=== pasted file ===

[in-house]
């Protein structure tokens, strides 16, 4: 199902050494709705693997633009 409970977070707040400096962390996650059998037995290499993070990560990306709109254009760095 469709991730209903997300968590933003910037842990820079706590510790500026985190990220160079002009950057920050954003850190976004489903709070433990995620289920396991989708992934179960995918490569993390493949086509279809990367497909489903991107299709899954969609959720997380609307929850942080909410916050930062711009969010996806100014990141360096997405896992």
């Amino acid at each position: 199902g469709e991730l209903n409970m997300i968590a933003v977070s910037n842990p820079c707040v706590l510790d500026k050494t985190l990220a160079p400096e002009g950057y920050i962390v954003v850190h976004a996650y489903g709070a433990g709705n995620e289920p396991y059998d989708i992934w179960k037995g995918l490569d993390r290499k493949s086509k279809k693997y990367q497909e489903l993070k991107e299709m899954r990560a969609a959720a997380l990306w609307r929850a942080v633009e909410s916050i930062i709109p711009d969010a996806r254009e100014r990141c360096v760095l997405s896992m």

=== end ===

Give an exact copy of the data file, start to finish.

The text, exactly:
[in-house]
């Protein structure tokens, strides 16, 4: 199902050494709705693997633009 409970977070707040400096962390996650059998037995290499993070990560990306709109254009760095 469709991730209903997300968590933003910037842990820079706590510790500026985190990220160079002009950057920050954003850190976004489903709070433990995620289920396991989708992934179960995918490569993390493949086509279809990367497909489903991107299709899954969609959720997380609307929850942080909410916050930062711009969010996806100014990141360096997405896992």
């Amino acid at each position: 199902g469709e991730l209903n409970m997300i968590a933003v977070s910037n842990p820079c707040v706590l510790d500026k050494t985190l990220a160079p400096e002009g950057y920050i962390v954003v850190h976004a996650y489903g709070a433990g709705n995620e289920p396991y059998d989708i992934w179960k037995g995918l490569d993390r290499k493949s086509k279809k693997y990367q497909e489903l993070k991107e299709m899954r990560a969609a959720a997380l990306w609307r929850a942080v633009e909410s916050i930062i709109p711009d969010a996806r254009e100014r990141c360096v760095l997405s896992m």